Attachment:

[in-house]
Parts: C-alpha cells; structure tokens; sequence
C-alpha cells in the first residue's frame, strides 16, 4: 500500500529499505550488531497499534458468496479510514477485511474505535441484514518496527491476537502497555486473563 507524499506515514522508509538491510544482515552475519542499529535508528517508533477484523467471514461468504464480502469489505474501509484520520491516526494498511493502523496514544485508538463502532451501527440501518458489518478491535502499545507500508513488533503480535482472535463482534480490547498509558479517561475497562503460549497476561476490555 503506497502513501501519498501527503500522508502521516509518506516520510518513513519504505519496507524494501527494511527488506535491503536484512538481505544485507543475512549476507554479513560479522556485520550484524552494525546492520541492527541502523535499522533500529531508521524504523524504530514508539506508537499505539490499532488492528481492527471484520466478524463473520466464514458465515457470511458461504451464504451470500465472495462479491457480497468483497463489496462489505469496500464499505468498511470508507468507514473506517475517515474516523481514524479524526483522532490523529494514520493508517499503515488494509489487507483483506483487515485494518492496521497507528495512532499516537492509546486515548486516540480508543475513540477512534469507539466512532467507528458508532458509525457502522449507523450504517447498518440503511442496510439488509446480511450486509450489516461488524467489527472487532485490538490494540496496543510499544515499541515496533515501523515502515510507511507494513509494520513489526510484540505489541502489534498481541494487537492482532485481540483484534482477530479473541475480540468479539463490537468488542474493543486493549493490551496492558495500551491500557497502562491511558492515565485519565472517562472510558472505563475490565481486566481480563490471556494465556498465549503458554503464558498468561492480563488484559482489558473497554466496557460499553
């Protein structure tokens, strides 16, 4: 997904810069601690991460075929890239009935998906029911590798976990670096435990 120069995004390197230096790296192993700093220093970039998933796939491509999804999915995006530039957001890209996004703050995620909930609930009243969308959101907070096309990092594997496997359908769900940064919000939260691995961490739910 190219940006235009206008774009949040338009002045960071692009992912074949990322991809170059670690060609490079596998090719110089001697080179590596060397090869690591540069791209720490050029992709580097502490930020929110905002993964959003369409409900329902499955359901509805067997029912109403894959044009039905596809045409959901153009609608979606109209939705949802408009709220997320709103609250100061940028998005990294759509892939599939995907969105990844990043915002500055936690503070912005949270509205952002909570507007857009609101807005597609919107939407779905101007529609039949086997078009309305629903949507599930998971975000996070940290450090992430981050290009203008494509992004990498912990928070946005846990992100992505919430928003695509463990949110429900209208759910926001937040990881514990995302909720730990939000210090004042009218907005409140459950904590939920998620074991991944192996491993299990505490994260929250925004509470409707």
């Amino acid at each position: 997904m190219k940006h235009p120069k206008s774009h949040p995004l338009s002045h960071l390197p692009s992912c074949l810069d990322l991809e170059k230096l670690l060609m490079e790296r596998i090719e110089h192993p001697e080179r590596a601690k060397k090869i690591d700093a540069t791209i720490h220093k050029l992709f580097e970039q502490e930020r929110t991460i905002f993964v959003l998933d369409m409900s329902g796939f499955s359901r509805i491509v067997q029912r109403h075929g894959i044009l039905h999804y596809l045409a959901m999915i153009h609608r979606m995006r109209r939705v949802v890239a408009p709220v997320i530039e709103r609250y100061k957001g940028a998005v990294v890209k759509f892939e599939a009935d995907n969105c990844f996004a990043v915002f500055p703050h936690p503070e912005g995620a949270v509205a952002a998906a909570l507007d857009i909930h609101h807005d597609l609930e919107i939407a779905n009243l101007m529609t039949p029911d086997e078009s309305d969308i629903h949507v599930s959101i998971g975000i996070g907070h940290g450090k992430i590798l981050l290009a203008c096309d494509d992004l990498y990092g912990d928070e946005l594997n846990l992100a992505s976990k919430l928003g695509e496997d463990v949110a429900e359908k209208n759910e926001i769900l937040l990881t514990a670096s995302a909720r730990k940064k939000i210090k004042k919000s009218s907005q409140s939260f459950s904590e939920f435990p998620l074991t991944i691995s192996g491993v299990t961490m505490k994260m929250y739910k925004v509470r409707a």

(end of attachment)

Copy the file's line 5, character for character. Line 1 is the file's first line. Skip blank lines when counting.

């Amino acid at each position: 997904m190219k940006h235009p120069k206008s774009h949040p995004l338009s002045h960071l390197p692009s992912c074949l810069d990322l991809e170059k230096l670690l060609m490079e790296r596998i090719e110089h192993p001697e080179r590596a601690k060397k090869i690591d700093a540069t791209i720490h220093k050029l992709f580097e970039q502490e930020r929110t991460i905002f993964v959003l998933d369409m409900s329902g796939f499955s359901r509805i491509v067997q029912r109403h075929g894959i044009l039905h999804y596809l045409a959901m999915i153009h609608r979606m995006r109209r939705v949802v890239a408009p709220v997320i530039e709103r609250y100061k957001g940028a998005v990294v890209k759509f892939e599939a009935d995907n969105c990844f996004a990043v915002f500055p703050h936690p503070e912005g995620a949270v509205a952002a998906a909570l507007d857009i909930h609101h807005d597609l609930e919107i939407a779905n009243l101007m529609t039949p029911d086997e078009s309305d969308i629903h949507v599930s959101i998971g975000i996070g907070h940290g450090k992430i590798l981050l290009a203008c096309d494509d992004l990498y990092g912990d928070e946005l594997n846990l992100a992505s976990k919430l928003g695509e496997d463990v949110a429900e359908k209208n759910e926001i769900l937040l990881t514990a670096s995302a909720r730990k940064k939000i210090k004042k919000s009218s907005q409140s939260f459950s904590e939920f435990p998620l074991t991944i691995s192996g491993v299990t961490m505490k994260m929250y739910k925004v509470r409707a």